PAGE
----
No Lie

Galvanized iron is GI. G.I. is Joe. Joe is coffee. Coffee is Mud. This is all clear as mud or clear as day, depending on how galvanized your irony is. So many words to sort through looking for truth. On March 9, 2018, Science Magazine reported on an analysis of Twitter posts from 2016 and 2017 in a search for how false news spreads. My spoiler alert is the key scientific conclusion: lies spread much faster than truth. This is not surprising but it should be. I guess we like lies that fit our biases. Outrageous lies make for more excitement. Clearly I need a strategy of planting lies if I want my Blog to go viral. But wait, that has been my strategy all along. I just need to find some bigger and better lies, the more implausible the better. That is difficult in today’s environment where Rudy Giuliani just announced that Congress will be proposing the annexation of North Korea and South Korea to the corresponding Carolinas. As part of the deal, Iran will be deeded Puerto Rico in exchange for transfer of Shirin Ebadi’s Nobel Peace Prize to Donald Trump. Roseanne Barr will replace Jeff Sessions as Attorney General. Details will be provided by the attorney for Stormy Daniels.

What I Know

Write what you know. You get that advice early in any writing venue whether a class, a publication, or a conversation. But as Jason Gots says, “If you’re a drunken, brawling adventurer, like Hemingway, no problem.” Technically, if you have emotions, you could probably analogize them into a fictional writing adventure and still be following the spirit of the quote. I intended to write what I knew in a novel about baseball scorecards. Afterwards, people tried to help me improve by suggesting I write what I know. They were really saying, “The part of your book I read sucks and you do not know what you are talking about.” Two things I know better than baseball scorecards are toe nail fungus and canker sores. But I lose readers every time I blog about those topics.

Lucky Egg

My six year old granddaughter Zofia spent Memorial Day dropping eggs off our deck. She and her Dad are preparing for the Egg Drop Challenge at Somerset Elementary. The school apparently wants the eggs to break as they will be dropped from 60 feet in a lander that can be no more than two pounds or ten inches in any direction. Banned substances include glass, metals, chemical containers, plastic containers with screw on lids, Styrofoam, wood, packing peanuts, foam, bubble wrap, store bought packing material, parachute contraptions, gases (other than air), splattering substances (e.g., jell-O, peanut butter, liquids, fruit, vegetables), flammable substances, and so on. The egg has to be easily inserted and removed from the lander. Students with engineers and scientists at home will do well. We are a family of lawyers so we just file complaints about the rules like in this Blog posting. I watched a failed attempt by Zofia when a mere ten foot drop broke the egg. My advice to her: Just take an egg to school, kiss it, hand it to the official, and say: “I do not need a lander. I am going to take my chances with my lucky egg.”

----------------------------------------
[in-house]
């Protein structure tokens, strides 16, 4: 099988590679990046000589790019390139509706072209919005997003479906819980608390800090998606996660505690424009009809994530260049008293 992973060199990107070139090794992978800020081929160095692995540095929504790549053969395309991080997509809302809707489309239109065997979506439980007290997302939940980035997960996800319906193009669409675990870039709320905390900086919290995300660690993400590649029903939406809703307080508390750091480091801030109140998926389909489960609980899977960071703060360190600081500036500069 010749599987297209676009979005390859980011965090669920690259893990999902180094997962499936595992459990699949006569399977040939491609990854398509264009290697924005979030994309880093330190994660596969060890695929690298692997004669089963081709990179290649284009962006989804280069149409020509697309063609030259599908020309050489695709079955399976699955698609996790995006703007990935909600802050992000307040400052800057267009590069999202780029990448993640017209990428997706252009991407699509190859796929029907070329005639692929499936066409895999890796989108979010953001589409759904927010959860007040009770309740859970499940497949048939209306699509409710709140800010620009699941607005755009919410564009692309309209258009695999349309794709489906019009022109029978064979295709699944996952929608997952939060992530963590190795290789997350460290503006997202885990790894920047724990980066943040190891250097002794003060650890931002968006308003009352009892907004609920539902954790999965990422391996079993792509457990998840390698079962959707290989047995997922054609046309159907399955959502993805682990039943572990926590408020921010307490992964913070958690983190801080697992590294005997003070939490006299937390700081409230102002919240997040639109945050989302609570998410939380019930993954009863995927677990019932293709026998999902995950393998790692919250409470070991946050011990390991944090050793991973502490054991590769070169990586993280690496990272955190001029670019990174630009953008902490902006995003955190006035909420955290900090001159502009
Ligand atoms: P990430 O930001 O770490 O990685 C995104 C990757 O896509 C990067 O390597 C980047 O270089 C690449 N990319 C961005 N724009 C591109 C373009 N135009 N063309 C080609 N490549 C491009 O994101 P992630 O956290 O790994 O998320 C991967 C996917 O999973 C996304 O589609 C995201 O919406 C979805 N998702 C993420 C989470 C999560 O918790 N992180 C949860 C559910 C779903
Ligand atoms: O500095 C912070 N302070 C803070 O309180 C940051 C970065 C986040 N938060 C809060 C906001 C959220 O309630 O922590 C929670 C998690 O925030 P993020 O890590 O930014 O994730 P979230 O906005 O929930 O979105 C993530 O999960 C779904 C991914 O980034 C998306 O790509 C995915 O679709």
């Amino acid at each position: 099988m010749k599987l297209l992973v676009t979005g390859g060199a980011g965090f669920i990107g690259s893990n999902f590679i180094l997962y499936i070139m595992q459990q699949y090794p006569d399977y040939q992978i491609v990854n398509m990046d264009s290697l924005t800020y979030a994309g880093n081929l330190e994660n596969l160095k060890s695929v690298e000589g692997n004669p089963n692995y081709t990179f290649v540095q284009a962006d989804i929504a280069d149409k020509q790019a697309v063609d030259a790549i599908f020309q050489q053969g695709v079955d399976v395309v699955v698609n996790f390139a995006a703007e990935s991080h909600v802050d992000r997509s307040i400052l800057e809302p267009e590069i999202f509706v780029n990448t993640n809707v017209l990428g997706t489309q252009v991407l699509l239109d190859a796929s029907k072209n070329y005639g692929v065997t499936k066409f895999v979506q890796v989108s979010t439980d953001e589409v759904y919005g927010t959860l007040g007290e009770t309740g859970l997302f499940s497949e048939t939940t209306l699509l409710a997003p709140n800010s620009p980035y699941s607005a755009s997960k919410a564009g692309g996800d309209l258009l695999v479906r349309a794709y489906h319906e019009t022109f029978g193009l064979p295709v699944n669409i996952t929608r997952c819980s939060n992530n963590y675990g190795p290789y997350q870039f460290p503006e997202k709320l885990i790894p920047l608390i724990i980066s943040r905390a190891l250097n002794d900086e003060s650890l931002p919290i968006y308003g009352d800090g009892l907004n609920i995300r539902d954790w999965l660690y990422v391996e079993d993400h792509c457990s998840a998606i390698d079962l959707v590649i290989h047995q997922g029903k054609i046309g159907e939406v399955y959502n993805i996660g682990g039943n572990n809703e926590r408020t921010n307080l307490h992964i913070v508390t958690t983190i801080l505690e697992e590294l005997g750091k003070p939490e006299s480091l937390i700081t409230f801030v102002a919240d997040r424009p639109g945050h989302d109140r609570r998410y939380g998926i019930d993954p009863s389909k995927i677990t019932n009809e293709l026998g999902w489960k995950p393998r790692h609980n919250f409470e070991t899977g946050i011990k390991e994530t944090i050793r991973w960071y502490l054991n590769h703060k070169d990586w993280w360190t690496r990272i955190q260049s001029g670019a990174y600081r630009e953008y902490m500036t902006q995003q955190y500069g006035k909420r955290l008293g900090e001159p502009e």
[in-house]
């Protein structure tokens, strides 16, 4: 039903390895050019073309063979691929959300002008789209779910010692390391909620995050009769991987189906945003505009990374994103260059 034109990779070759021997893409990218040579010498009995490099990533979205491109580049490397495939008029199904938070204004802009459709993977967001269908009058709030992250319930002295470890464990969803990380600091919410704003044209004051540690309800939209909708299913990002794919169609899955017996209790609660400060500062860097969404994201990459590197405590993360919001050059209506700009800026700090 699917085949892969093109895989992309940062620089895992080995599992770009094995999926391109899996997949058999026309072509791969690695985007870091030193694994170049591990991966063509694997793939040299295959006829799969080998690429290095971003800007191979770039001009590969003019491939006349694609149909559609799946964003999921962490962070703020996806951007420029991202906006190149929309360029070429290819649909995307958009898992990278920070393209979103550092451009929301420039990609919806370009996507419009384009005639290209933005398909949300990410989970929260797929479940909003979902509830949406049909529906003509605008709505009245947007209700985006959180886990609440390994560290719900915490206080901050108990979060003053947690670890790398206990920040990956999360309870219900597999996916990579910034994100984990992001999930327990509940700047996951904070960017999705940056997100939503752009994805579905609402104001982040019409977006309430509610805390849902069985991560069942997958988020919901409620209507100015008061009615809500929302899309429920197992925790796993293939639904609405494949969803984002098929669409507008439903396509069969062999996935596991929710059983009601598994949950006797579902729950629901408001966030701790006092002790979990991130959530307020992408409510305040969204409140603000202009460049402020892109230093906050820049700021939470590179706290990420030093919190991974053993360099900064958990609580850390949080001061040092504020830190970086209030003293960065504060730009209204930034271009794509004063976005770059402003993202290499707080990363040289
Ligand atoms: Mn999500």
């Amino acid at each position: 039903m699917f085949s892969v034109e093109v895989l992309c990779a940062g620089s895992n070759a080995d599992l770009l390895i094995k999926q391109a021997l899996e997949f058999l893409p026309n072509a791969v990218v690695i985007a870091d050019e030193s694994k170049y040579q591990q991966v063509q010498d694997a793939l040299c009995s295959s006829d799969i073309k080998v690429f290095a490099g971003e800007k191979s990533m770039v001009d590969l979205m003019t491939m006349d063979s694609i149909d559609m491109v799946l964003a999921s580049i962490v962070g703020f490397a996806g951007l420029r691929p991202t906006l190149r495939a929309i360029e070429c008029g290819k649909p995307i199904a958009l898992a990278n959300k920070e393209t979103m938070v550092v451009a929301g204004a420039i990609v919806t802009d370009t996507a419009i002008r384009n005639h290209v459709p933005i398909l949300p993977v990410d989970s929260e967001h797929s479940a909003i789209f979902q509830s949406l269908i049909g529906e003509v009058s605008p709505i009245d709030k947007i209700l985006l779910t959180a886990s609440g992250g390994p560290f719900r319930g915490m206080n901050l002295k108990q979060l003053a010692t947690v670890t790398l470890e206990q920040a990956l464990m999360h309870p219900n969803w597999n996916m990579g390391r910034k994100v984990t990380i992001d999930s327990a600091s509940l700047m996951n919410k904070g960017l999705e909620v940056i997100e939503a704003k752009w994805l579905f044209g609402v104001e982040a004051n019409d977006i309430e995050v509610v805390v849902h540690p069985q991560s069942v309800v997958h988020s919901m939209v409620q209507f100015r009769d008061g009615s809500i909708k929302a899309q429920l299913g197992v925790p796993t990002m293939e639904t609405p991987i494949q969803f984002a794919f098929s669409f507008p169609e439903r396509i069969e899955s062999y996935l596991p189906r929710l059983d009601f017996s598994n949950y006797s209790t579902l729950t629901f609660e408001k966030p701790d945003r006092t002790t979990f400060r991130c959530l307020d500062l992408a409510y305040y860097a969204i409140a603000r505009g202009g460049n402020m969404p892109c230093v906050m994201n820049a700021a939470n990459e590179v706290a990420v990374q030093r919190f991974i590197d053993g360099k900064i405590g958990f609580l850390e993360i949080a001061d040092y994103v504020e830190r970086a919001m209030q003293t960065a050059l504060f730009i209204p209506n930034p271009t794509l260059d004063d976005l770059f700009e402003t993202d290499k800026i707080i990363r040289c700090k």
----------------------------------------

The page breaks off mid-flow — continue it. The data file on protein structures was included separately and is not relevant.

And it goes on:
Unintended Consequences

High schools classes now teach students hard facts of life. One pregnancy scare tactic is an exercise where students carry around doll babies that simulate crying and maintenance needs at inconvenient times. Others students scour want ads for jobs and apartments to rent and hypothetically budget for food and other necessities. Health classes teach proper hygiene, emphasizing precautions like washing your hands. As with many good ideas, these impressive lessons can have unintended consequences. I am not surprised by young adults who are uninterested in babies if their experience is with a cranky, lifeless doll. I was exposed to six younger siblings and even that did not teach the joy of a parent’s connection to a real child. Budgeting for the hard realities of jobs, rent, and food teaches many lessons but one of them is to never move out. My 14 year old grandson has special needs that make him susceptible to obsession with specific things like weather forecasts and elves on the shelf. His new fear of germs has him rubbing his hands raw with constant washing and panicking at the sight of a fly. He uses napkins to touch door handles when leaving doors open for flies to exit. Of course, that makes for an unintended consequence within an unintended consequence as our open door policy results in many more immigrant flies than the few who wander out.

Bully for Her

I do not have the courage of Melania Trump. I lend my name and support to charities like a foodbank warehouse or a ministry for the addicted. Not too much controversy in those causes. I shy away from controversial life and death agendas as alluded to in yesterday’s Blog. Melania takes on cyber bullying as her cause even though she knows it will subject her to endless criticism and mockery considering her husband is the bully poster boy. His condition is terminal but that only makes it more compelling for her to highlight the fight for the hearts and minds of the generation that includes her son. Ancestors of slaveholders should not be rebuked for opposing slavery. My wife is married to a narcissist but she should not be required to get a divorce before criticizing Narcissus and trampling on his flowers. Fortunately for me and many others, she has not targeted narcissists but has instead focused her energies on helping children with special needs.